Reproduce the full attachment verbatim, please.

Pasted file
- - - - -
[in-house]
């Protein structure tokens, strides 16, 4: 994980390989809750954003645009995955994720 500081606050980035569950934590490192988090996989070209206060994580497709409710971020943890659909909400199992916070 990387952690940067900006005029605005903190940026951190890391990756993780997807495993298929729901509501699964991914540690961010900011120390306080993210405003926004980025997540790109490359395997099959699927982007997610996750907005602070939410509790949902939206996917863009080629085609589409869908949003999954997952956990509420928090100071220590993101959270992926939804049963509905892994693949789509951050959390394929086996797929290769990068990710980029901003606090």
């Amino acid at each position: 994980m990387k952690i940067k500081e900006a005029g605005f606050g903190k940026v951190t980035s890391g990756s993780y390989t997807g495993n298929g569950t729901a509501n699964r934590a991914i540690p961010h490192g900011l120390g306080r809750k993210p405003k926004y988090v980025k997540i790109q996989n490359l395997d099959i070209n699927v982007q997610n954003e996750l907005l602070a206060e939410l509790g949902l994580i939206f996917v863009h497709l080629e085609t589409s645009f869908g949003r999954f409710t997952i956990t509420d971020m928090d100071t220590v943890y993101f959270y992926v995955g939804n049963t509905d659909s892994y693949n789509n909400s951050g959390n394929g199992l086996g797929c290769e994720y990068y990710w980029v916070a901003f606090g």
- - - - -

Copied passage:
[in-house]
């Protein structure tokens, strides 16, 4: 994980390989809750954003645009995955994720 500081606050980035569950934590490192988090996989070209206060994580497709409710971020943890659909909400199992916070 990387952690940067900006005029605005903190940026951190890391990756993780997807495993298929729901509501699964991914540690961010900011120390306080993210405003926004980025997540790109490359395997099959699927982007997610996750907005602070939410509790949902939206996917863009080629085609589409869908949003999954997952956990509420928090100071220590993101959270992926939804049963509905892994693949789509951050959390394929086996797929290769990068990710980029901003606090």
């Amino acid at each position: 994980m990387k952690i940067k500081e900006a005029g605005f606050g903190k940026v951190t980035s890391g990756s993780y390989t997807g495993n298929g569950t729901a509501n699964r934590a991914i540690p961010h490192g900011l120390g306080r809750k993210p405003k926004y988090v980025k997540i790109q996989n490359l395997d099959i070209n699927v982007q997610n954003e996750l907005l602070a206060e939410l509790g949902l994580i939206f996917v863009h497709l080629e085609t589409s645009f869908g949003r999954f409710t997952i956990t509420d971020m928090d100071t220590v943890y993101f959270y992926v995955g939804n049963t509905d659909s892994y693949n789509n909400s951050g959390n394929g199992l086996g797929c290769e994720y990068y990710w980029v916070a901003f606090g």